With respect to the control variables, the results show that longer comments and comments submitted earlier in the process of a petition entail a significantly higher amount of aggression. The daily number of protesters has no effect on the amount of aggression, rejecting the assumption that larger petitions attract more negative word-of-mouth. Online aggression significantly increases for geographically dispersed protests, indicating more general relevance, and for natural persons. Individuals show more online aggression if they live in small villages and cities. We can only speculate about the reasons for this unexpected finding. One explanation is Putnam’s [ 97 ] hypothesis that suggests that political participation, and thus also norm enforcement in social media, decrease in large, anonymous regions with a low amount of social capital. Petitions that deal with quality of life entail a significantly lower amount of aggression, whereas petitions that deal with the economy, the media, and environmental or animal welfare entail a significantly higher amount of aggression.
Overall, the random-effects model predicts online aggression by 13%, suggesting that 36% of the variance of aggression can be explained. The fixed-effects model, in which the predictive power is always substantially lower, predicts online aggression by 3%, suggesting that 16% of the variance of aggression can be explained. The predictive power of both models seems rather moderate. One should, however, bear in mind that the predictions are based on objective data, thus implying that common-method biases (and thus systematic-error variance) are absent.
In online firestorms, large amounts of critique, insulting comments, and swearwords against actors of public interest are propagated in social media within hours. This article begins the investigation on this rather new phenomenon by introducing a novel view on online aggression in social media. Relying on social norm theory, we proposed and demonstrated that one major motivation for online aggression in social media is the enforcement of social norms, be it, for example, the struggle for social justice by insulting greedy managers and politicians, or the angst about foreign infiltration by hate speeches against migrants. Norm enforcers punish actors of public interest who cause negative externalities for society or their sub-group by negative word-of-mouth. The technical conditions in social media, such as enhanced visibility and lowered sanctioning costs, have contributed to the expansion of bilateral and multilateral aggressive sanctions which can lead to firestorm-like patterns. Based on this theoretical conceptualization, we also underpinned that online anonymity does not promote online aggression in the context of online firestorms. There are no reasons for anonymity if people want to stand up for higher-order moral principles and if anonymity decreases the effectiveness of sanctions for norm enforcement.
By showing this, we hope to make a number of valuable contributions to the field of online aggression in social media. First, online aggression in a social-political online setting is not primarily an illegitimate and irrational behavior, performed by narcissistic and impulsive actors with a lack of empathy, social skills and emotional regulation problems acting out of personal revenge (such as in [ 5 , 13 ]). Online aggression in social media resembles a practice of sousveillance [ 98 ]: it accomodates a growing digital civil society that actively uses the available masses of weak ties in social media to publicly enforce social-political norms. Social norm theory offers a theoretical foundation for research on online aggression, which up to now has been largely driven by the absence of theory or psychological interpretations of traditional bullying theory (for example [ 15 ]). Second, it is one of the first studies that has investigated the role of anonymity for online aggression in a social-political online setting by relying on a large dataset that is representative of the proposed digital civil society, i.e., commenters who actively contribute to a wide range of social-political norm enforcement (see also [ 73 ]). Third, we challenged the popular claim that negative word-of-mouth in social media is mainly caused by commenters’ anonymity. In contrast, the results support the idea that non-anonymous aggressive sanctions are more effective. Non-anonymity helps to gain recognition [ 78 ], increases one’s persuasive power [ 74 ], and mobilizes followers [ 85 ]. The result is also in line with public voices that observe an increasing social acceptance of non-anonymous digital hate speeches [ 99 ].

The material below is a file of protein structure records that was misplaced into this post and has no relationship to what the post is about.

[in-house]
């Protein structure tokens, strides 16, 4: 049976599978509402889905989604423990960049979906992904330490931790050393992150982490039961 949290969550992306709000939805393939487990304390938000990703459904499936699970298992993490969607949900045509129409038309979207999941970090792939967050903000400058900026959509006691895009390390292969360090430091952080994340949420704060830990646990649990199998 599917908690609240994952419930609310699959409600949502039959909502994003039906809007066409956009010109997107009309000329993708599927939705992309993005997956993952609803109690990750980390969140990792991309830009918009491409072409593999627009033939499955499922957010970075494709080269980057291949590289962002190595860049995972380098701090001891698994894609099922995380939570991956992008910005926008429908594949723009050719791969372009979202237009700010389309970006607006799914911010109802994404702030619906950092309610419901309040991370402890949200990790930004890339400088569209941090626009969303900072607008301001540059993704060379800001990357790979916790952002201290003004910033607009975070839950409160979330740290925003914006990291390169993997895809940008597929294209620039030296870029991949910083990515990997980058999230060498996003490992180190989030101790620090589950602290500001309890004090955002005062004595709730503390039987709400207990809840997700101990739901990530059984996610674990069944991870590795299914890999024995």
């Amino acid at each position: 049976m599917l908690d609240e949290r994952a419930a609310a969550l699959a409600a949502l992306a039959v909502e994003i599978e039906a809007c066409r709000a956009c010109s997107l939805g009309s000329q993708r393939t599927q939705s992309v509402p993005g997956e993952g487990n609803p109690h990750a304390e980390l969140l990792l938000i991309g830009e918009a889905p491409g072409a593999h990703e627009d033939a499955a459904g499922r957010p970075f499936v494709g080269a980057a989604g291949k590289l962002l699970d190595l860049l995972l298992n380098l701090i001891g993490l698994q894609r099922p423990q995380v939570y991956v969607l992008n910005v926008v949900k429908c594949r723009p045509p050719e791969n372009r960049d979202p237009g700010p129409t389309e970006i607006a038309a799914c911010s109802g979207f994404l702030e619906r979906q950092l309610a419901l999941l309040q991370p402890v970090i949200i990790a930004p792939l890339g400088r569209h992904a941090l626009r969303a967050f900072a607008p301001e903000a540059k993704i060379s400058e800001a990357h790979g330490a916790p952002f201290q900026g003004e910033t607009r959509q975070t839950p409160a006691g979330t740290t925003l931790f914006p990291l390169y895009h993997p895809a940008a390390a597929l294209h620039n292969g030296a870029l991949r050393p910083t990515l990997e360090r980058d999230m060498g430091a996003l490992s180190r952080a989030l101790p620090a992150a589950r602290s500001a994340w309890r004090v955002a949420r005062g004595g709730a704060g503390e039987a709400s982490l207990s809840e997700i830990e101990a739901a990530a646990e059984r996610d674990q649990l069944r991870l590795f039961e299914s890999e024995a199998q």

This study also has practical implications. First, it can be expected that in the future, digital norm enforcement will intensify. The growing digital civil society adapts to the digital environment that transforms interactions. Social media offer great opportunities for individuals who have the intrinsic desire to enforce norms and contribute to the formation of latent interest groups. Second, the regularly demanded abolition of online anonymity and the introduction of real-name policies do not necessarily prevent online aggression in social media. Our view is in line with findings from a natural experiment in South Korea where the enacting of a Real Name Verification Law in 2007 only reduced aggressive comments for a particular user groups, but not for others [ 73 ]. There is, however, no doubt that the battle over online anonymity will intensify over time, particularly when aggressive norm enforcement by the civil society not only addresses low status, but increasingly high status, actors such as states or corporations.
This study has several limitations that should be kept in mind when interpreting the results. First, the findings are only generalizable to direct, explicitly abusive online aggression but not to indirectly formulated aggression such as cynicism. Also, while we qualitatively checked comments in our large dataset, it was not feasible to identify all comments. The amount of aggression in some comments may be therefore wrongly classified.